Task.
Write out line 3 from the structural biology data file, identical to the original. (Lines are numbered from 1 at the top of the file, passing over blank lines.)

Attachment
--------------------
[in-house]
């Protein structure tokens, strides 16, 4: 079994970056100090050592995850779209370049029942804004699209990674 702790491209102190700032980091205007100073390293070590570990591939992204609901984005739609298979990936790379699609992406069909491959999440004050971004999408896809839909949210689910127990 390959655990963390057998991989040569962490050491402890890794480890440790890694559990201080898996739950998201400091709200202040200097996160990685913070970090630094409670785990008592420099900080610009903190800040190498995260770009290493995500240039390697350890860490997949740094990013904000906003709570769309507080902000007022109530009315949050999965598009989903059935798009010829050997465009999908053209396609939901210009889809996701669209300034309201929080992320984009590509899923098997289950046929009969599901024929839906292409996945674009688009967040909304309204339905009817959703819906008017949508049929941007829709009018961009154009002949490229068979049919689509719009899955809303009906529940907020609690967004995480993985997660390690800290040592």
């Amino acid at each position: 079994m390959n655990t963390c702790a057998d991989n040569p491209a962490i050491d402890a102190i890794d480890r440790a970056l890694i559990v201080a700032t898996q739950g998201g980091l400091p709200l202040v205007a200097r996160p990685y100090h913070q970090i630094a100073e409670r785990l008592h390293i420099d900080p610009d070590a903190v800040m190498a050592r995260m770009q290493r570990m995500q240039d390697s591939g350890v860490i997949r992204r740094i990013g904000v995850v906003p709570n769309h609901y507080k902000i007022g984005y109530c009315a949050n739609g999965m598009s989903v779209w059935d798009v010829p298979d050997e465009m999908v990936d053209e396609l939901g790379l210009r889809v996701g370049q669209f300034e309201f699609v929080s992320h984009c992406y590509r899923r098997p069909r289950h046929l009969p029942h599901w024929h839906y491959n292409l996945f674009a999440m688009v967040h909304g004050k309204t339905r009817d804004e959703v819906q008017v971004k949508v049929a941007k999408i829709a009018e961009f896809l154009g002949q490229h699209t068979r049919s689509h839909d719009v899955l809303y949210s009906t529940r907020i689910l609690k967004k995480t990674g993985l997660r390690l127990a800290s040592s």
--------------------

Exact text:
């Amino acid at each position: 079994m390959n655990t963390c702790a057998d991989n040569p491209a962490i050491d402890a102190i890794d480890r440790a970056l890694i559990v201080a700032t898996q739950g998201g980091l400091p709200l202040v205007a200097r996160p990685y100090h913070q970090i630094a100073e409670r785990l008592h390293i420099d900080p610009d070590a903190v800040m190498a050592r995260m770009q290493r570990m995500q240039d390697s591939g350890v860490i997949r992204r740094i990013g904000v995850v906003p709570n769309h609901y507080k902000i007022g984005y109530c009315a949050n739609g999965m598009s989903v779209w059935d798009v010829p298979d050997e465009m999908v990936d053209e396609l939901g790379l210009r889809v996701g370049q669209f300034e309201f699609v929080s992320h984009c992406y590509r899923r098997p069909r289950h046929l009969p029942h599901w024929h839906y491959n292409l996945f674009a999440m688009v967040h909304g004050k309204t339905r009817d804004e959703v819906q008017v971004k949508v049929a941007k999408i829709a009018e961009f896809l154009g002949q490229h699209t068979r049919s689509h839909d719009v899955l809303y949210s009906t529940r907020i689910l609690k967004k995480t990674g993985l997660r390690l127990a800290s040592s």